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The Latest

Feb 24, 2014

So good: ”The Making of Narrative Non-fiction: From Idea to Best Seller” featuring Pulitzer Prize-winning American journalist and the author of The Warmth of Other Suns: The Epic Story of America’s Great Migration Isabel Wilkerson.

"There’s a part of your reading life when you don’t know enough to be a snob. So you read The Bluest Eye, and then you read Archie Comics, and then you read Philip K. Dick, and then you read The Firm, and then you read The Sound and the Fury, and then you put it down because you don’t understand what the fuck it’s saying. At the same time you’re reading Are You There, God? It’s Me, Margaret, and you still have a little crush on Ramona Quimby, but you’re also reading The Unbearable Lightness of Being because your sister gave it to you and said it’s about sex. There are just no boundaries between high and low and genre and literary, and it’s great. It’s only later that you start saying, “Oh, I never read that.” Well, bullshit. Of course you read it. And you liked it, too. I liked all those books."
-author Daniel Alarcon, interviewed by David Burr Gerrard in Full Stop
Nov 12, 2013 / 25 notes

"There’s a part of your reading life when you don’t know enough to be a snob. So you read The Bluest Eye, and then you read Archie Comics, and then you read Philip K. Dick, and then you read The Firm, and then you read The Sound and the Fury, and then you put it down because you don’t understand what the fuck it’s saying. At the same time you’re reading Are You There, God? It’s Me, Margaret, and you still have a little crush on Ramona Quimby, but you’re also reading The Unbearable Lightness of Being because your sister gave it to you and said it’s about sex. There are just no boundaries between high and low and genre and literary, and it’s great. It’s only later that you start saying, “Oh, I never read that.” Well, bullshit. Of course you read it. And you liked it, too. I liked all those books."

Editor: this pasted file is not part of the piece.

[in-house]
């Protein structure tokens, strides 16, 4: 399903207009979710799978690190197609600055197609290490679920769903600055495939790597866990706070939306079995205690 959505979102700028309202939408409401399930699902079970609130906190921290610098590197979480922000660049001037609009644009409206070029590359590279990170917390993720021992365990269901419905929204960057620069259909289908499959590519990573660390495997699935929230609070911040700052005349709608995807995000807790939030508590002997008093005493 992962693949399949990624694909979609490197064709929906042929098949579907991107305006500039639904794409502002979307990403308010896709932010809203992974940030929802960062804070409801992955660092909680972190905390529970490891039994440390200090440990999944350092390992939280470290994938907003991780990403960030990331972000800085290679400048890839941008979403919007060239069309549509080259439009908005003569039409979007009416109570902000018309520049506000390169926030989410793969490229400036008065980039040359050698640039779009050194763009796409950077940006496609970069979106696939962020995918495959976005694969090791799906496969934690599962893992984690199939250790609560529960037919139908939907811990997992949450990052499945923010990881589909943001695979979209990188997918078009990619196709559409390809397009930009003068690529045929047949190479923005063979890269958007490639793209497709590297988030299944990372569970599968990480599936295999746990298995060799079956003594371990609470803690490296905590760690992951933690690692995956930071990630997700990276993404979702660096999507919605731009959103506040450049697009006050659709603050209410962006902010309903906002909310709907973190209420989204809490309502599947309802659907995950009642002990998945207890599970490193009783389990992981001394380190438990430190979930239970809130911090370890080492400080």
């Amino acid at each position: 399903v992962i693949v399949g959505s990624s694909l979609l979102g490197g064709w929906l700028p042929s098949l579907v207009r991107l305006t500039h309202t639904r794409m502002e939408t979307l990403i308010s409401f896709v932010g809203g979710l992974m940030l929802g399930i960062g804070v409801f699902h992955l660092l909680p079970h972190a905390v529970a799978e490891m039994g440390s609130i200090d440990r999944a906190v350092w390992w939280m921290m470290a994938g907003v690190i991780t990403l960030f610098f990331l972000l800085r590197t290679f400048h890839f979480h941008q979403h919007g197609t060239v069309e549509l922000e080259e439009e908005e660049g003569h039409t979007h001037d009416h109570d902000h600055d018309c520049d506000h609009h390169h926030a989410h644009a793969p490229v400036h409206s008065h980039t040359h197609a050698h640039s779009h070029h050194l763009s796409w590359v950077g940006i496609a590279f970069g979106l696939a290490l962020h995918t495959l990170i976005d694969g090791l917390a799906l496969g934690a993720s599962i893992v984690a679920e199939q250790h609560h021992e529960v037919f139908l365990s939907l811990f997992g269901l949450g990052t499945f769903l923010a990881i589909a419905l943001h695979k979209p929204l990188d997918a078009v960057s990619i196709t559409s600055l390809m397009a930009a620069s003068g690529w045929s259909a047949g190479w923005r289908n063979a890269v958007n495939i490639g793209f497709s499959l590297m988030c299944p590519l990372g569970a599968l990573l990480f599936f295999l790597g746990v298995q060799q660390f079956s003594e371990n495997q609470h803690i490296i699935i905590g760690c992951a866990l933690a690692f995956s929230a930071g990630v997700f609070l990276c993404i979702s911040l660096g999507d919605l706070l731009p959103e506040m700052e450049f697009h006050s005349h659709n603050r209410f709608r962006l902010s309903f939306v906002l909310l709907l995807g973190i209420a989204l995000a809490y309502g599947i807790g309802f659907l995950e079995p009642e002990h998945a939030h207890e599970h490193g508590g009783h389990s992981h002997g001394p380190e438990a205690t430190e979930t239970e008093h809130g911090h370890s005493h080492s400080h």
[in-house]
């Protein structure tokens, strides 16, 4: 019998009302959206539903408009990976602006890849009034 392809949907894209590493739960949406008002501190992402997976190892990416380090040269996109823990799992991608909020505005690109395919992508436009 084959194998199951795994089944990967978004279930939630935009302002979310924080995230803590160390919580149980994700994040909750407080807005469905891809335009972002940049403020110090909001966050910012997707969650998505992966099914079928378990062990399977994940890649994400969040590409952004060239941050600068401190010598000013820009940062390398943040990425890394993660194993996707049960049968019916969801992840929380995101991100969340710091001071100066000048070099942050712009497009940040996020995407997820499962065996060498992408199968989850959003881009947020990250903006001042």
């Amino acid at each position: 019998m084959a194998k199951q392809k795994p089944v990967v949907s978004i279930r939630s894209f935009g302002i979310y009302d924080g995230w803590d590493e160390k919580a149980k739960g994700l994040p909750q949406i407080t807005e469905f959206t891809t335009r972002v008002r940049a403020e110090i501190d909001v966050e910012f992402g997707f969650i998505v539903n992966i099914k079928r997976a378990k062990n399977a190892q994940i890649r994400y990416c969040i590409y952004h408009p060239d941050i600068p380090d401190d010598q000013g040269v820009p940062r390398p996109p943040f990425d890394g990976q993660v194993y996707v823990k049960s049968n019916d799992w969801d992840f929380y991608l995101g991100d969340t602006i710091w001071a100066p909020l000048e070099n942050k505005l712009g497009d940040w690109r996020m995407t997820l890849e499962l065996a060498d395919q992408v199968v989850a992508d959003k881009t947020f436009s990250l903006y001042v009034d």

-author Daniel Alarcon, interviewed by David Burr Gerrard in Full Stop

npr:

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June 4th, 1963
Patricia Marx and author William Golding discuss his development as a writer and the impetus behind his great literary text, Lord of the Flies. 

(Photo: William Golding - October 6, 1983. Dutch National Archives)

From the archives of WNYC
Oct 13, 2013 / 109 notes

npr:

nyprarchives:

June 4th, 1963

Patricia Marx and author William Golding discuss his development as a writer and the impetus behind his great literary text, Lord of the Flies. 

(Photo: William Golding - October 6, 1983. Dutch National Archives)

From the archives of WNYC